8. I am actually preparing to get married in November, and find this post quite timely. I agree with the focus recently on society as a whole being more ‘stuff’ oriented than people oriented. However, I think that one thing that is different now as to when perhaps, Msgr, when you were growing up is the diaspora of families. When I was young, and especially when my parents were young, the nuclear family often lived within close distance of brothers, sisters, and grandparents. Thus the whole idea of ‘it takes a village to raise a child’ was easily promoted. However, nowadays, the culture is such that in many cases a nuclear family lives far away from a natural familial support system. I know I moved to DC because the state I am originally from (and where much of my extended family lives) has an unemployment rate of nearly 15%! I am very much aware that when we do have the blessing of children, we will not have the support that my parents had with family nearby. And while we have friends, the decision to become parents at a younger age out here is definitely against the norm, and many of our friends tend to ‘disappear’ once a couple decides to get married and start a family. Not to mention that I would say the overall culture of Washington, DC is not very family friendly.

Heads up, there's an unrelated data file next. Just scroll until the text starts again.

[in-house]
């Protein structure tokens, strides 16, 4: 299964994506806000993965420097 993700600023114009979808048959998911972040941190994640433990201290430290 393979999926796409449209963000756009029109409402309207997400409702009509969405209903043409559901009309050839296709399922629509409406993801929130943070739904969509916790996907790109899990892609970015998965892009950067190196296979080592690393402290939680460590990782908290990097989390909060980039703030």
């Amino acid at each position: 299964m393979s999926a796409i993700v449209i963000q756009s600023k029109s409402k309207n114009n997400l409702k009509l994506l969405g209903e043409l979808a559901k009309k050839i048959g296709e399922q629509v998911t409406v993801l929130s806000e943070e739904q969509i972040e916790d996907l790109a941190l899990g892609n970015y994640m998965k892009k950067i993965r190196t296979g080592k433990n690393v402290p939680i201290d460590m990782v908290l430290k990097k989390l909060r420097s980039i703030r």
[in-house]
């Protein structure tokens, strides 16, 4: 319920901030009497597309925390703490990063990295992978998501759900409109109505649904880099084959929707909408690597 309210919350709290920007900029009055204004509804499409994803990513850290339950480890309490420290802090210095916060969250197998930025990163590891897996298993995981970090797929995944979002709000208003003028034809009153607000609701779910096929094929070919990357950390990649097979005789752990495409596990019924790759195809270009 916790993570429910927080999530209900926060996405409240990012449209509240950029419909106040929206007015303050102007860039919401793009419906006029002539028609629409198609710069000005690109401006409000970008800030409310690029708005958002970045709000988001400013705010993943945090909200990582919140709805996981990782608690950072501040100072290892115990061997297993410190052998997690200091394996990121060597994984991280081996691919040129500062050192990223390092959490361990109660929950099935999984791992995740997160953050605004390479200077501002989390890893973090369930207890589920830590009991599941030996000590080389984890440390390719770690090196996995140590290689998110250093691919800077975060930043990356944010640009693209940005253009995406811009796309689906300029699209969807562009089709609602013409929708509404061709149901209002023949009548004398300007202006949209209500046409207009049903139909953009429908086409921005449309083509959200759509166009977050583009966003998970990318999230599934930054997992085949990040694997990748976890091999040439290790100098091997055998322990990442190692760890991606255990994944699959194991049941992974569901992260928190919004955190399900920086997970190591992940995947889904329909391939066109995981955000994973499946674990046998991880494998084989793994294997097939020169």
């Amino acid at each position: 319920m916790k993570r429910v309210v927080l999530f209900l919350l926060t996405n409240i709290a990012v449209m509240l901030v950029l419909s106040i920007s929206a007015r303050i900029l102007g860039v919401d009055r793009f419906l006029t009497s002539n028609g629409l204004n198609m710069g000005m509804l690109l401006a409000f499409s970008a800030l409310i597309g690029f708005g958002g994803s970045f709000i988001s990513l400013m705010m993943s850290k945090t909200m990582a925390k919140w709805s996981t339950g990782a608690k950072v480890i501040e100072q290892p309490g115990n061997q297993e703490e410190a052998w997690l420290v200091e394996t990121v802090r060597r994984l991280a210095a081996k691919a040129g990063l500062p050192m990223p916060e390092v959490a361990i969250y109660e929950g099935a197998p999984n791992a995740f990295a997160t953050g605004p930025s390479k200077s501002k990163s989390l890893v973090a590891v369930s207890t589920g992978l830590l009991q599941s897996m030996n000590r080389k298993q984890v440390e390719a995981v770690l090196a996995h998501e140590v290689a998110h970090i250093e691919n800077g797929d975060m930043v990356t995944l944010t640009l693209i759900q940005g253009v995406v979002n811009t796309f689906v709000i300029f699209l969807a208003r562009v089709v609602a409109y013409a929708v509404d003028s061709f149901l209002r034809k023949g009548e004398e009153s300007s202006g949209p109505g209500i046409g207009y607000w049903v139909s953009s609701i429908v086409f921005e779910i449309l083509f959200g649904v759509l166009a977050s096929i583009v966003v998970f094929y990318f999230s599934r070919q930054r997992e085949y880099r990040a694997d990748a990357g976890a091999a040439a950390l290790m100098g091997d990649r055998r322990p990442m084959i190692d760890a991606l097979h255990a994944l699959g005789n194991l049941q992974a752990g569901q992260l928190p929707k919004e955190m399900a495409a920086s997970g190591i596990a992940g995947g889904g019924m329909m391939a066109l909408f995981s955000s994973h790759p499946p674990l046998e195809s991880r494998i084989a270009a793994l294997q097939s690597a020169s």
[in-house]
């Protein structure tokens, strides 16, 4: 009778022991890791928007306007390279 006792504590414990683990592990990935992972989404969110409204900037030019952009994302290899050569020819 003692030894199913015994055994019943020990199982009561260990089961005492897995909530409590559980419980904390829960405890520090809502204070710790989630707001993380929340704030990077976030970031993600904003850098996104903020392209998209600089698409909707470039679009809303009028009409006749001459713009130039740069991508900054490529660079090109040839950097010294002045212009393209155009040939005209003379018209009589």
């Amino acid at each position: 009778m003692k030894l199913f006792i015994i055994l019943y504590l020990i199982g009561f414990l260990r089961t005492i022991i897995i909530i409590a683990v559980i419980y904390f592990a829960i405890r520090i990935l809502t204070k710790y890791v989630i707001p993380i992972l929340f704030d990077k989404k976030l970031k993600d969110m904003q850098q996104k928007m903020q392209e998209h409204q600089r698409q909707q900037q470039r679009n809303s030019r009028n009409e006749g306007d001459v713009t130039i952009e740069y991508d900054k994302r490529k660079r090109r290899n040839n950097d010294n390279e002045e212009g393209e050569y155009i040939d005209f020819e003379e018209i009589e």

I would encourage people here to be more supportive of family ministries — especially for folks who actually live in the city where it is hard to find the support much needed. And to continue to pray for the young men and women who are undertaking the vocation of marriage and parenthood.

  9. 18.5% to shelter? IF you live in the city ‘shelter’ might cost 25-50% of your income… at least in European cities..

    1. Yes, this figure as I pointed out in the article surely varies a great deal. The cost of living in certain cities is way high and it usually centers around housing costs.

  10. Hi. That’s true. It’s really more on the kind of lifestyle. If we want expensive things we will seem to be poorer. If we transferred to a smaller house, second hand car, simpler living, true to ourselves of what’s the humble lifestyle to have, the budget will fit.


  11. It seems to me that there is a list of things which a person would do well to have these days. One can’t call them basic necessities however, in our society, it would be an unnecessary hardship to live without them. Insurance, medication, car maintenance, private or religious education are some things. Also, there are less important things which are still pretty necessary for some people: cell phones, internet. There are more things that could be added.